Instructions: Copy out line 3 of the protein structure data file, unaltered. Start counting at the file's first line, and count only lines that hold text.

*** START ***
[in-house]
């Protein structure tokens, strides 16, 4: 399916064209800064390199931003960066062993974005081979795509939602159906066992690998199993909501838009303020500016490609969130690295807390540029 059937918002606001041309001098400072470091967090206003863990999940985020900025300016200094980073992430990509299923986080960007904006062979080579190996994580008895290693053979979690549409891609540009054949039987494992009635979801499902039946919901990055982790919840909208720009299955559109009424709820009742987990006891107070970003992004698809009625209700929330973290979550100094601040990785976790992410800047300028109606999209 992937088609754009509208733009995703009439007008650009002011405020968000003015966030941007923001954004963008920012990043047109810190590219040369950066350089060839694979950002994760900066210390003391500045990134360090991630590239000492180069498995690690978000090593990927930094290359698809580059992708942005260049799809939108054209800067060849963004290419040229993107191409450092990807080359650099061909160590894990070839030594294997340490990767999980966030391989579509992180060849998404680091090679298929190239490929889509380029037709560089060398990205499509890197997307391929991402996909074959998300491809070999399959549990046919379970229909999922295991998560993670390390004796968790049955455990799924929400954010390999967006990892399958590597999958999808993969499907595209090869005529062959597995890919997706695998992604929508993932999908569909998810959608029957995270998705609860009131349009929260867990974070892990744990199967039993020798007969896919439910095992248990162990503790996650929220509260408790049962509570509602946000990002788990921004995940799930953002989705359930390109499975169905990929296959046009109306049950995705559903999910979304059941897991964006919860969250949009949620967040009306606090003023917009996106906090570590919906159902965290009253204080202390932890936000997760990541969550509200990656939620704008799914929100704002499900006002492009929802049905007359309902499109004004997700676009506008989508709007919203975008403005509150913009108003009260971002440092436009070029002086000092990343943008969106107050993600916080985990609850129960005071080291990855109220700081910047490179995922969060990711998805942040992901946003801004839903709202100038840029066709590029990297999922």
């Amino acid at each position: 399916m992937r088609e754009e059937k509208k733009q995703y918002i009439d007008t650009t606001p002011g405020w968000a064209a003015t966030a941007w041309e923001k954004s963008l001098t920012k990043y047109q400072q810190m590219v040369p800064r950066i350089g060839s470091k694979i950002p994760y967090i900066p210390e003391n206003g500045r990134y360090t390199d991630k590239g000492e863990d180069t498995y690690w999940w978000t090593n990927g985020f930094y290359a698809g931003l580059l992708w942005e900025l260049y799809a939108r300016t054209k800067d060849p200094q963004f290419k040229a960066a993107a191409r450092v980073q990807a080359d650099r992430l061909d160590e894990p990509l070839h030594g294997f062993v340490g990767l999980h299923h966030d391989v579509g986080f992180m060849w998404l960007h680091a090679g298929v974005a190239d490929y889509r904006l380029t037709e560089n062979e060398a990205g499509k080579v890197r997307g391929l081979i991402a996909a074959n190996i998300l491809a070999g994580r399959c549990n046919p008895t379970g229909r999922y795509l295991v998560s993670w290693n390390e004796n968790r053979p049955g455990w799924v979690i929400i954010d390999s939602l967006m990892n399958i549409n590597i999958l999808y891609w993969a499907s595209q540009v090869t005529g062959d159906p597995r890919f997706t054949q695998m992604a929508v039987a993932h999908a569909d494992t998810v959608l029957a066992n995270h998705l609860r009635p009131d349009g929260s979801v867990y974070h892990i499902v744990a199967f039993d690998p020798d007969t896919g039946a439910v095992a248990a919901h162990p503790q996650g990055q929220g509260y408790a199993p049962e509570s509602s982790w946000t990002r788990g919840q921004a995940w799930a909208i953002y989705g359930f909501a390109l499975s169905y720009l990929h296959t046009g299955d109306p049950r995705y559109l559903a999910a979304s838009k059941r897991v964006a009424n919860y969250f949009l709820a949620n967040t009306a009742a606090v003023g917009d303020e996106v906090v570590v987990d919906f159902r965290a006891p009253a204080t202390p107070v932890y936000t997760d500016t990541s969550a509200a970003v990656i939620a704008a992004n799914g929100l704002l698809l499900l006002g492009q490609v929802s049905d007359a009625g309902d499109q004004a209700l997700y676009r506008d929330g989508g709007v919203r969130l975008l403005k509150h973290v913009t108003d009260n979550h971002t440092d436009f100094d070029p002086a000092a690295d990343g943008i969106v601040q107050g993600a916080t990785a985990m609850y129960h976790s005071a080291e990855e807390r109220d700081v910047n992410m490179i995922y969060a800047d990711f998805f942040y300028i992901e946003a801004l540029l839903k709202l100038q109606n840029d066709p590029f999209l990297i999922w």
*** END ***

């Amino acid at each position: 399916m992937r088609e754009e059937k509208k733009q995703y918002i009439d007008t650009t606001p002011g405020w968000a064209a003015t966030a941007w041309e923001k954004s963008l001098t920012k990043y047109q400072q810190m590219v040369p800064r950066i350089g060839s470091k694979i950002p994760y967090i900066p210390e003391n206003g500045r990134y360090t390199d991630k590239g000492e863990d180069t498995y690690w999940w978000t090593n990927g985020f930094y290359a698809g931003l580059l992708w942005e900025l260049y799809a939108r300016t054209k800067d060849p200094q963004f290419k040229a960066a993107a191409r450092v980073q990807a080359d650099r992430l061909d160590e894990p990509l070839h030594g294997f062993v340490g990767l999980h299923h966030d391989v579509g986080f992180m060849w998404l960007h680091a090679g298929v974005a190239d490929y889509r904006l380029t037709e560089n062979e060398a990205g499509k080579v890197r997307g391929l081979i991402a996909a074959n190996i998300l491809a070999g994580r399959c549990n046919p008895t379970g229909r999922y795509l295991v998560s993670w290693n390390e004796n968790r053979p049955g455990w799924v979690i929400i954010d390999s939602l967006m990892n399958i549409n590597i999958l999808y891609w993969a499907s595209q540009v090869t005529g062959d159906p597995r890919f997706t054949q695998m992604a929508v039987a993932h999908a569909d494992t998810v959608l029957a066992n995270h998705l609860r009635p009131d349009g929260s979801v867990y974070h892990i499902v744990a199967f039993d690998p020798d007969t896919g039946a439910v095992a248990a919901h162990p503790q996650g990055q929220g509260y408790a199993p049962e509570s509602s982790w946000t990002r788990g919840q921004a995940w799930a909208i953002y989705g359930f909501a390109l499975s169905y720009l990929h296959t046009g299955d109306p049950r995705y559109l559903a999910a979304s838009k059941r897991v964006a009424n919860y969250f949009l709820a949620n967040t009306a009742a606090v003023g917009d303020e996106v906090v570590v987990d919906f159902r965290a006891p009253a204080t202390p107070v932890y936000t997760d500016t990541s969550a509200a970003v990656i939620a704008a992004n799914g929100l704002l698809l499900l006002g492009q490609v929802s049905d007359a009625g309902d499109q004004a209700l997700y676009r506008d929330g989508g709007v919203r969130l975008l403005k509150h973290v913009t108003d009260n979550h971002t440092d436009f100094d070029p002086a000092a690295d990343g943008i969106v601040q107050g993600a916080t990785a985990m609850y129960h976790s005071a080291e990855e807390r109220d700081v910047n992410m490179i995922y969060a800047d990711f998805f942040y300028i992901e946003a801004l540029l839903k709202l100038q109606n840029d066709p590029f999209l990297i999922w």